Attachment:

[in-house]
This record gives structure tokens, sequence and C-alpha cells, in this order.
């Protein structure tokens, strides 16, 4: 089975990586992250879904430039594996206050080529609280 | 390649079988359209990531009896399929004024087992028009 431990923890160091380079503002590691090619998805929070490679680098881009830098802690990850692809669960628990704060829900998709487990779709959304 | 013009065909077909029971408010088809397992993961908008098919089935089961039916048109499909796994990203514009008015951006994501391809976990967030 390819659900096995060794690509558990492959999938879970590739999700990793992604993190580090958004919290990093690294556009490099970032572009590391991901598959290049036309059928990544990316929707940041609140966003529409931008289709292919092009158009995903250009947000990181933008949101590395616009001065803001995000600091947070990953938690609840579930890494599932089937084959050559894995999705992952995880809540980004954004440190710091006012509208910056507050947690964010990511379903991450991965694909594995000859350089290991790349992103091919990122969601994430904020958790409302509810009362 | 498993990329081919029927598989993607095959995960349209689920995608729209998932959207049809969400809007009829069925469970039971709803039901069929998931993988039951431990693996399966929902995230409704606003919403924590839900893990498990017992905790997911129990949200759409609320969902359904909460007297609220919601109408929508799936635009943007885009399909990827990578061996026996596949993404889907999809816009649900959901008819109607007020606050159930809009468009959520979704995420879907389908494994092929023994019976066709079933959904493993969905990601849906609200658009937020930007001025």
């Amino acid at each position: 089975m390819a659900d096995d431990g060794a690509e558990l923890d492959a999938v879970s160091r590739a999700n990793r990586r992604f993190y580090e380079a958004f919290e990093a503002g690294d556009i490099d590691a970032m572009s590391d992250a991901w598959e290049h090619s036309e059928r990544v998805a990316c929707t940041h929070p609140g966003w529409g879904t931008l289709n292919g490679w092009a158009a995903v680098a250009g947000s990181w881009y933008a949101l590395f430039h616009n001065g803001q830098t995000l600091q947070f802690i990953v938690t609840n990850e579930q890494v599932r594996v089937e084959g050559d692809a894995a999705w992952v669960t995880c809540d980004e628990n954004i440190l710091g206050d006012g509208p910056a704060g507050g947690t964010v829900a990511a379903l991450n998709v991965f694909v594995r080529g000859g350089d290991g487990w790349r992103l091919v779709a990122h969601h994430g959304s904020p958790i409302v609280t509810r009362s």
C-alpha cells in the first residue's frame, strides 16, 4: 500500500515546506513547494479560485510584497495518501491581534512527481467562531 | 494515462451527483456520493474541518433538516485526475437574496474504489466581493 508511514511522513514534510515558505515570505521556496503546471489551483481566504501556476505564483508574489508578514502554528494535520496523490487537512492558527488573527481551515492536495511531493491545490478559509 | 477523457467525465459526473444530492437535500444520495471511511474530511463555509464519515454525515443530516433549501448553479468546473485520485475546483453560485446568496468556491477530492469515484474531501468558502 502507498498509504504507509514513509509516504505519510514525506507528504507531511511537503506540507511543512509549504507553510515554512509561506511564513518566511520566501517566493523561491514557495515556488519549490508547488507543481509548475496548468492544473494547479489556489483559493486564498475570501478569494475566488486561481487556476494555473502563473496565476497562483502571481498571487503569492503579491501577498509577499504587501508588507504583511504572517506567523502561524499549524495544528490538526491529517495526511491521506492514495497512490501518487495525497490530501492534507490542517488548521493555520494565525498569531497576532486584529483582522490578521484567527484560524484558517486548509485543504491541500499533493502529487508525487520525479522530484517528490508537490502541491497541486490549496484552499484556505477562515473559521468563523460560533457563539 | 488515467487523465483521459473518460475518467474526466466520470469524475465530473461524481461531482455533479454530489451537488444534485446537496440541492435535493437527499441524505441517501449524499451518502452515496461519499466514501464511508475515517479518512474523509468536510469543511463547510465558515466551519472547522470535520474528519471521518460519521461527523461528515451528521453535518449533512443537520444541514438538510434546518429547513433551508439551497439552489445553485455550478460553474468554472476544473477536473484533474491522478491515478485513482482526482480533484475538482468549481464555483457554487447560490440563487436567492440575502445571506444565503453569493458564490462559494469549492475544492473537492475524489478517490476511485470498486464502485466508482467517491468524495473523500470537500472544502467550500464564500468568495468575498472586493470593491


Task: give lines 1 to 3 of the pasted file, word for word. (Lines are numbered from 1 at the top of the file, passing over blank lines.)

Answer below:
[in-house]
This record gives structure tokens, sequence and C-alpha cells, in this order.
């Protein structure tokens, strides 16, 4: 089975990586992250879904430039594996206050080529609280 | 390649079988359209990531009896399929004024087992028009 431990923890160091380079503002590691090619998805929070490679680098881009830098802690990850692809669960628990704060829900998709487990779709959304 | 013009065909077909029971408010088809397992993961908008098919089935089961039916048109499909796994990203514009008015951006994501391809976990967030 390819659900096995060794690509558990492959999938879970590739999700990793992604993190580090958004919290990093690294556009490099970032572009590391991901598959290049036309059928990544990316929707940041609140966003529409931008289709292919092009158009995903250009947000990181933008949101590395616009001065803001995000600091947070990953938690609840579930890494599932089937084959050559894995999705992952995880809540980004954004440190710091006012509208910056507050947690964010990511379903991450991965694909594995000859350089290991790349992103091919990122969601994430904020958790409302509810009362 | 498993990329081919029927598989993607095959995960349209689920995608729209998932959207049809969400809007009829069925469970039971709803039901069929998931993988039951431990693996399966929902995230409704606003919403924590839900893990498990017992905790997911129990949200759409609320969902359904909460007297609220919601109408929508799936635009943007885009399909990827990578061996026996596949993404889907999809816009649900959901008819109607007020606050159930809009468009959520979704995420879907389908494994092929023994019976066709079933959904493993969905990601849906609200658009937020930007001025």